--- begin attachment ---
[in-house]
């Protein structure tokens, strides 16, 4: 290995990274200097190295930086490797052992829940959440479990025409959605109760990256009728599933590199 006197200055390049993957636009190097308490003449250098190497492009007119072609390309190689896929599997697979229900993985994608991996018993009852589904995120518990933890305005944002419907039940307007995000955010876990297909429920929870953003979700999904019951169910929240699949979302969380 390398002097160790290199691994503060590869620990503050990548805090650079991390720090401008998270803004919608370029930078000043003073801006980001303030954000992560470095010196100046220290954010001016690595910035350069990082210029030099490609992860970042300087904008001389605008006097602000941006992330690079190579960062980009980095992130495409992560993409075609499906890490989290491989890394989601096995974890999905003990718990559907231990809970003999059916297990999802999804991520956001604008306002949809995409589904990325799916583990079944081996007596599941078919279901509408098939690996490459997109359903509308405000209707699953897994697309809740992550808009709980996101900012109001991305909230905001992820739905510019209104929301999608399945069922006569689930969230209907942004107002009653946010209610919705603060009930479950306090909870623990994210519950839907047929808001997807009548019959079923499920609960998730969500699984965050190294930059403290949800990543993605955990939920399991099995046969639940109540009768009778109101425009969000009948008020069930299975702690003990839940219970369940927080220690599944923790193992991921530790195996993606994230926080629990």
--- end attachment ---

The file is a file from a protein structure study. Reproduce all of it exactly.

[in-house]
């Protein structure tokens, strides 16, 4: 290995990274200097190295930086490797052992829940959440479990025409959605109760990256009728599933590199 006197200055390049993957636009190097308490003449250098190497492009007119072609390309190689896929599997697979229900993985994608991996018993009852589904995120518990933890305005944002419907039940307007995000955010876990297909429920929870953003979700999904019951169910929240699949979302969380 390398002097160790290199691994503060590869620990503050990548805090650079991390720090401008998270803004919608370029930078000043003073801006980001303030954000992560470095010196100046220290954010001016690595910035350069990082210029030099490609992860970042300087904008001389605008006097602000941006992330690079190579960062980009980095992130495409992560993409075609499906890490989290491989890394989601096995974890999905003990718990559907231990809970003999059916297990999802999804991520956001604008306002949809995409589904990325799916583990079944081996007596599941078919279901509408098939690996490459997109359903509308405000209707699953897994697309809740992550808009709980996101900012109001991305909230905001992820739905510019209104929301999608399945069922006569689930969230209907942004107002009653946010209610919705603060009930479950306090909870623990994210519950839907047929808001997807009548019959079923499920609960998730969500699984965050190294930059403290949800990543993605955990939920399991099995046969639940109540009768009778109101425009969000009948008020069930299975702690003990839940219970369940927080220690599944923790193992991921530790195996993606994230926080629990």